Those on a plant based diet may also be reassured by the fact that the general population in the UK obtain around 75% of their dietary iron from cereals, bread, fruit and vegetables, with only roughly 25% coming from haem iron sources. This is due to the fact that foods contain much more non-haem iron, so they make a larger contribution to iron intake despite their lower absorption rate. Furthermore, cereals and bread often are fortified in the production process with additional iron, in effort to increase the nutritional value of the subsequent food products.  
Fortified Wheat Flour And Tea
In Morocco, it is common for meals to be served with traditional Moroccan style green tea, and in recent years, Morocco has begun fortifying wheat flour with the addition of a non-haem iron source called Ferric Sodium EDTA. At the present time, Ferric Sodium EDTA is the World Health Organization’s preferred iron fortificant for wheat and maize flour due to it’s less metallic taste and purported better bioavailability than electrolytic iron.  This practice of fortifying wheat flour is not unique to Morocco, and is conducted in many countries around the world, with the aim of improving the iron status of populations with otherwise poor access to iron rich foods. 
In a country where tea is regularly consumed with meals however, would this move have the desired effect? In September 2021, a study was published in the Journal Of Nutrition that aimed to shed some light on the issue. In the study, two groups of Moroccan women were given a meal made with fortified wheat flour, with some participants also having green tea with the meal.
Green tea was shown to decrease absorption of the fortified iron by more than 85% in comparison to participants drinking water with their meals. The effect was observed in both non-anaemic women and anaemic women. The study reveals that attempts to boost iron levels by fortifying maize and wheat flours is likely to have a reduced impact in populations where tea is regularly consumed with meals.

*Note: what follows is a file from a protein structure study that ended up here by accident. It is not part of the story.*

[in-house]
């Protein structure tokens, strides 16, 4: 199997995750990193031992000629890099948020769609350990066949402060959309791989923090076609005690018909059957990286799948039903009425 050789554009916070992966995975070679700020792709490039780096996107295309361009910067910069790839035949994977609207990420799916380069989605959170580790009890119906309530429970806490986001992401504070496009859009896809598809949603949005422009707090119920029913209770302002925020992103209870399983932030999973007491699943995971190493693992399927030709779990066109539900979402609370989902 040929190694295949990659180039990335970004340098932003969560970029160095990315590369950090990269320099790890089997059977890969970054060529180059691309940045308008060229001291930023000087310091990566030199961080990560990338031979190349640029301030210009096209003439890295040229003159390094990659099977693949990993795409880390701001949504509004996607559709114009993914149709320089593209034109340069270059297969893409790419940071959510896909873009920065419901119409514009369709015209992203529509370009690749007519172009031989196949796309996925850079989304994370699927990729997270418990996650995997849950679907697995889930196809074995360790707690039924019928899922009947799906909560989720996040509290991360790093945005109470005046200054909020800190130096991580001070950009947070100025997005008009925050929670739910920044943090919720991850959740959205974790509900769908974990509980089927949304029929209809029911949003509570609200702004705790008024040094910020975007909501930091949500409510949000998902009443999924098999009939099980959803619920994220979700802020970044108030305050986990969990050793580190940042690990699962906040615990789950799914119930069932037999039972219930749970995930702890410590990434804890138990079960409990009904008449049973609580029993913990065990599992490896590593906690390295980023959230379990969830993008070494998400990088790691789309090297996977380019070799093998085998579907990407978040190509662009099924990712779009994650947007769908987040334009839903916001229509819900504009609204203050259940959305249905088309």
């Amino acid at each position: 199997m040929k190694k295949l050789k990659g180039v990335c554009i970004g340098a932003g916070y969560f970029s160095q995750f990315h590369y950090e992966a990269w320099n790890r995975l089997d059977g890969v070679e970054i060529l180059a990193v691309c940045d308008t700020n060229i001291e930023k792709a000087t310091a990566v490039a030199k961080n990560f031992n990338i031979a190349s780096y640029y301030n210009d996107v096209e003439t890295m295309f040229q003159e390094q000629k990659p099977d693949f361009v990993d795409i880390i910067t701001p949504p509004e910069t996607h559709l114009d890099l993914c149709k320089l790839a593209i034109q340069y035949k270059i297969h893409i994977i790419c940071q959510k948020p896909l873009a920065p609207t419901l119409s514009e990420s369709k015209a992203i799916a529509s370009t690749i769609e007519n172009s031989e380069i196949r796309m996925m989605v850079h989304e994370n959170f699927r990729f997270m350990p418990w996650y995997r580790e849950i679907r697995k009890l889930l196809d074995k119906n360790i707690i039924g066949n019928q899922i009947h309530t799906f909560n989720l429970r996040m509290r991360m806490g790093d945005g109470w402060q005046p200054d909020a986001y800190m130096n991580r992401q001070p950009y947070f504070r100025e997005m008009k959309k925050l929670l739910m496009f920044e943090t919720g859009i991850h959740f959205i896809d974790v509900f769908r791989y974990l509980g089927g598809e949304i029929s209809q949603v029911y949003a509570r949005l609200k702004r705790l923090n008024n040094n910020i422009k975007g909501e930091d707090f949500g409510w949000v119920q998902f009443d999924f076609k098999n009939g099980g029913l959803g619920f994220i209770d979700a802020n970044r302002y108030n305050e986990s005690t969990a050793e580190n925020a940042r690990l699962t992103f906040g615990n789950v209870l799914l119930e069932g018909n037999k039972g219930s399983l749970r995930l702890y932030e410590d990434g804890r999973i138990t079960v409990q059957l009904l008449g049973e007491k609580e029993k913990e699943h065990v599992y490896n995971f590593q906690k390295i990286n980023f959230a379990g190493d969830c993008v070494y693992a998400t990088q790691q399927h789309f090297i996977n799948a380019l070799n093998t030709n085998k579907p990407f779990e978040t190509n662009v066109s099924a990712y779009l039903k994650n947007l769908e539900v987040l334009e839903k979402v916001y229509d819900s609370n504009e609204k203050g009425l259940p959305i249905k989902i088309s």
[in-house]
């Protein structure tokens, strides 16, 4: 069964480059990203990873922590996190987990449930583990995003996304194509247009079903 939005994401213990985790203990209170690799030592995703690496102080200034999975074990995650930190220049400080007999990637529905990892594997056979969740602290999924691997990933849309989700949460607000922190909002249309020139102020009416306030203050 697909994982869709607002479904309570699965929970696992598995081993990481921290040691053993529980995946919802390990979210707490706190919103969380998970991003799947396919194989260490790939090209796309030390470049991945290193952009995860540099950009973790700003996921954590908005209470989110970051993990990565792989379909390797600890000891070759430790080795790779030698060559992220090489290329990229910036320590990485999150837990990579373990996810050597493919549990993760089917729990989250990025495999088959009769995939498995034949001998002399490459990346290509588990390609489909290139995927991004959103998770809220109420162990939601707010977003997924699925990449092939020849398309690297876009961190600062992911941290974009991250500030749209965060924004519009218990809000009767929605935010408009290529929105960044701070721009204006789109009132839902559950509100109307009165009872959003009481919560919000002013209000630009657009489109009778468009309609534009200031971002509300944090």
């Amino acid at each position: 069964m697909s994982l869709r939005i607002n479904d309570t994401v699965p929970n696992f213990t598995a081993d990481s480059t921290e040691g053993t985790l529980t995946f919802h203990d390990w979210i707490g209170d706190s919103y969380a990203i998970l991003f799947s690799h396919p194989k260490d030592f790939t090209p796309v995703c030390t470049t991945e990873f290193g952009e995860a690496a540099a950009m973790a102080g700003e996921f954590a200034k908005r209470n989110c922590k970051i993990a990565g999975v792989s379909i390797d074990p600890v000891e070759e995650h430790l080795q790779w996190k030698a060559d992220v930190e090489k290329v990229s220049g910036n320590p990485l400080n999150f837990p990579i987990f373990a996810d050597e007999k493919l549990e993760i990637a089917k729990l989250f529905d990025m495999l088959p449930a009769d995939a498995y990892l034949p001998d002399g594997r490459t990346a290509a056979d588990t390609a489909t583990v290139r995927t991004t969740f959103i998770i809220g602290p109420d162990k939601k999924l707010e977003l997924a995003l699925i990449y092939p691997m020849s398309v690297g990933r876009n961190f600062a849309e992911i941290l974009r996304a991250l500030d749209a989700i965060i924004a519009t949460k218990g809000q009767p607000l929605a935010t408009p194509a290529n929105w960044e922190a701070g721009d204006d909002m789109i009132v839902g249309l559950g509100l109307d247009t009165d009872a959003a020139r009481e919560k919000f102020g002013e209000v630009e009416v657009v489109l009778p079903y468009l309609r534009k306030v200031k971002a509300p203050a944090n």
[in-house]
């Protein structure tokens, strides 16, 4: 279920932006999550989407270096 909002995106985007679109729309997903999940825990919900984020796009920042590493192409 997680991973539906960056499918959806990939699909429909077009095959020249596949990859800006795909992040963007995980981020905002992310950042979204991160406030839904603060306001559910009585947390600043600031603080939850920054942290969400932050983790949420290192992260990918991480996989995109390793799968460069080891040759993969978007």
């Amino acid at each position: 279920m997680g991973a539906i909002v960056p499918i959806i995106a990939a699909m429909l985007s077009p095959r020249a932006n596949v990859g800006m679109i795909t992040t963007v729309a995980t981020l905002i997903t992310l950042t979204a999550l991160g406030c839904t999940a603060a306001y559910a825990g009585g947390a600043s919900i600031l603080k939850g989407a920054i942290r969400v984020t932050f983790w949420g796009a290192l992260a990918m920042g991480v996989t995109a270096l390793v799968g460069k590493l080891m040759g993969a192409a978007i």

There is very conclusive data over many years that shows that tea does impact iron absorption when consumed alongside meals, and this effect seems to be increased against sources non-haem iron. To get a better picture of what this means, it is important to take a look at longer term studies to see if this produces harmful effects over longer periods, to see if this reduction in iron absorption is capable of inducing more serious clinical deficiencies.
Does Tea Lower Iron Levels?
For most people with adequate iron stores, tea consumption does not seem to significantly influence iron status. Lowered iron counts are only produced by tea consumption in individuals that already present low iron levels, or are suffering from a pre-existing iron absorption difficulties. For the vast majority of otherwise healthy individuals with average tea and food consumption habits, the reduction in iron absorption from drinking tea is unlikely to lead to clinical issues. 
This good news was supported by a study by Dr. Michael Nelson of Kings College London, looking at the effects of tea and iron status in the United Kingdom.
“There is no need to advise any restriction on tea drinking in healthy people with no risk of iron deficiency.”Dr. Michael Nelson – King’s College London 
Furthermore, regular tea drinkers may even find that the impact that tea tannins have on iron absorption to be not as pronounced as it is for individuals who only consume tea occasionally. One study found that rats given regular tea started to adapt to the tannins within by producing more proline-rich proteins in their saliva. Salivary proline-rich proteins may form complexes with tannins which serve to lessen their effect on iron absorption. It is unknown if the rats involved preferred their tea with milk or sugar. 
It is worth considering that tea is the second most popular drink in the world, with only water ahead at the number one spot. Forecasted data from the International Tea Committee suggests that around 297 billion litres of tea was consumed worldwide in 2021.  Despite this huge volume of tea consumption, there is no evidence to suggest that drinking tea produces iron deficiencies in individuals with good iron stores and healthy diets. Any risk of tea consumption presenting iron related issues seems to be isolated to those with already low iron stores, existing iron absorption issues, and populations with poor access to iron rich food sources.